The Frova intubating introducer was invented by the Italian anesthesiologist Dr. Giulio Frova, who practiced in Brescia until his retirement, and introduced into practice in 1996.
The catheter is available in two sizes, 8 and 14 Fr. It has length markings in centimeters on the side which start at 10 cm from the tip. The catheter contains a central lumen for oxygenation, which opens through two side holes at the blunt and closed tip. The tip of the catheter is bent in a way similar to the one of a gum-elastic bougie (see picture below), designed to facilitate passage through the glottis.
The Frova catheter is supplied with a stiffening cannula. Note that the 14 Fr catheter can also be purchased without the stiffening cannula while the 8 Fr cannot. The stiffening cannula is straight, very rigid, and cannot be bent other than through brute force.
'Stiffening cannula' is perhaps something of a euphenism. It has a considerable diameter, is not malleable, and is nothing like an ET tube stylet! It has weapon potential!
The Frova intubating introducer is also supplied with two Rapi-Fit adapters, trademarked by Cook Medical, which allow attachment of a Luer-lock or standard 15 mm breathing system connector. With the Rapi-Fit adapters, oxygenation is possible through the Frova catheter once it has been placed into the trachea and the stiffening cannula has been removed.
The Frova catheter is somewhat similar to the (gum-elastic) bougie, the main differences being the central lumen allowing for oxygenation and the stiffening cannula.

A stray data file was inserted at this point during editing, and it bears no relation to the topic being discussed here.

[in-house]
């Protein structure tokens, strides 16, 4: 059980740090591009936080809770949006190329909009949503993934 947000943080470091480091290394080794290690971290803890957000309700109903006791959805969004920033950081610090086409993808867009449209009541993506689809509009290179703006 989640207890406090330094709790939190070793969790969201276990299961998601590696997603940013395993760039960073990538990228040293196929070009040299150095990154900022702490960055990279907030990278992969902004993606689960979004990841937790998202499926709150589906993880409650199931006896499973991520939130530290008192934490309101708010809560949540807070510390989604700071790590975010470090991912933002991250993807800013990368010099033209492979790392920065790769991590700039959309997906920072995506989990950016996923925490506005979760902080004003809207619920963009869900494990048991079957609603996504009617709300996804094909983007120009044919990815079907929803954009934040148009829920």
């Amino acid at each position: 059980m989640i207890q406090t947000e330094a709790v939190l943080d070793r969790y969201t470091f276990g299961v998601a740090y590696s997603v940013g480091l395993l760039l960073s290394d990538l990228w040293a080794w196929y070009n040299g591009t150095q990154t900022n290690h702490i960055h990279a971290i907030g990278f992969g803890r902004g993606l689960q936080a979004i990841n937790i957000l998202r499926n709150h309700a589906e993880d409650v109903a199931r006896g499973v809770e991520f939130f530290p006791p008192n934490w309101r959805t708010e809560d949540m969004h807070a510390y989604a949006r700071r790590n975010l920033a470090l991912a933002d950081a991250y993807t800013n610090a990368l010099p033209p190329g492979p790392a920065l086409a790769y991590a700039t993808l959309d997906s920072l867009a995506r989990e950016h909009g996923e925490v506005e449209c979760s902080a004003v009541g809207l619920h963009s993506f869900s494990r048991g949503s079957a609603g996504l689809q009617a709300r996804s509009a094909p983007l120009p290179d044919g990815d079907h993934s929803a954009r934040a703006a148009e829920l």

Close-up view of the tip of the Frova intubating introducer; note the closed blunt tip and side-hole openings to the central lumen
Length markings on the side of the Frova catheter starting at the 10 cm mark from the tip
Siffening cannula fully inserted (top) and slightly withdrawn (bottom)
Position of the stylet or 'stiffening cannula' when fully inserted into the Frova catheter
Side by side comparison of the tips of the Frova catheter and (gum-elastic) bougie
The indications for using the Frova catheter are pretty much the same as for the gum-elastic bougie, that is 'standard' orotracheal intubation with a conventional laryngoscope when visualization of the larynx in suboptimal, as in grade 2 or 3 Cormack-Lehane views. The Frova catheter has the added benefit of allowing oxygenation through a central lumen.
You should at least be able to see the epiglottis during laryngoscopy in order to use the Frova!
For oxygen delivery through the Frova catheter, remove the stiffening cannula after endotracheal positioning, and attach either the Luer-lock or the 15 mm Rapi-Fit connector. The Luer-lock connector can then be hooked up to a manual jet ventilator, whereas the 15 mm connector allows attachment of an anesthetic breathing system.
The stylet of the Frova catheter is very rigid, and although it does not extend all the way to the tube tip, you can cause serious damage to the airway with this device if you do not use it correctly. Most importantly, withdraw the stylet as soon as the tip of the Frova catheter passes through the vocal chords. The stylet should never pass through the vocal chords.
The part of the catheter containing the stylet has to be visible during laryngoscopy at all times!
More on the technique of intubation with the Frova catheter here.